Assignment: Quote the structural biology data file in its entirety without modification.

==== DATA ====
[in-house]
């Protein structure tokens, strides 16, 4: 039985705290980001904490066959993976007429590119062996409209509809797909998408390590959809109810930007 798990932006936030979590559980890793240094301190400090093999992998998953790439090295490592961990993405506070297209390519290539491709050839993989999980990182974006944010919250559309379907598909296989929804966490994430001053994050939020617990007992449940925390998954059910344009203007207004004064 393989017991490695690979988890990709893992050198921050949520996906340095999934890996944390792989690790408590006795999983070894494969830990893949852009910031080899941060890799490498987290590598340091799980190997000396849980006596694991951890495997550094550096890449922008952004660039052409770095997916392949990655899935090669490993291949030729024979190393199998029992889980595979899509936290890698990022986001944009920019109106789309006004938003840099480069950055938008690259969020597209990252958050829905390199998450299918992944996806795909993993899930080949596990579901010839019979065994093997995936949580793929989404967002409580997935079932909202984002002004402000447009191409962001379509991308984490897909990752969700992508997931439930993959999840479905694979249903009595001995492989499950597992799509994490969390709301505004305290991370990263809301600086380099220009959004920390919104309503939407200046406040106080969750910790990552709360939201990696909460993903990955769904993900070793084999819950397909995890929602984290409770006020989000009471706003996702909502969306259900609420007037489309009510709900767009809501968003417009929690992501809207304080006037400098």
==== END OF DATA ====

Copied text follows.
[in-house]
């Protein structure tokens, strides 16, 4: 039985705290980001904490066959993976007429590119062996409209509809797909998408390590959809109810930007 798990932006936030979590559980890793240094301190400090093999992998998953790439090295490592961990993405506070297209390519290539491709050839993989999980990182974006944010919250559309379907598909296989929804966490994430001053994050939020617990007992449940925390998954059910344009203007207004004064 393989017991490695690979988890990709893992050198921050949520996906340095999934890996944390792989690790408590006795999983070894494969830990893949852009910031080899941060890799490498987290590598340091799980190997000396849980006596694991951890495997550094550096890449922008952004660039052409770095997916392949990655899935090669490993291949030729024979190393199998029992889980595979899509936290890698990022986001944009920019109106789309006004938003840099480069950055938008690259969020597209990252958050829905390199998450299918992944996806795909993993899930080949596990579901010839019979065994093997995936949580793929989404967002409580997935079932909202984002002004402000447009191409962001379509991308984490897909990752969700992508997931439930993959999840479905694979249903009595001995492989499950597992799509994490969390709301505004305290991370990263809301600086380099220009959004920390919104309503939407200046406040106080969750910790990552709360939201990696909460993903990955769904993900070793084999819950397909995890929602984290409770006020989000009471706003996702909502969306259900609420007037489309009510709900767009809501968003417009929690992501809207304080006037400098």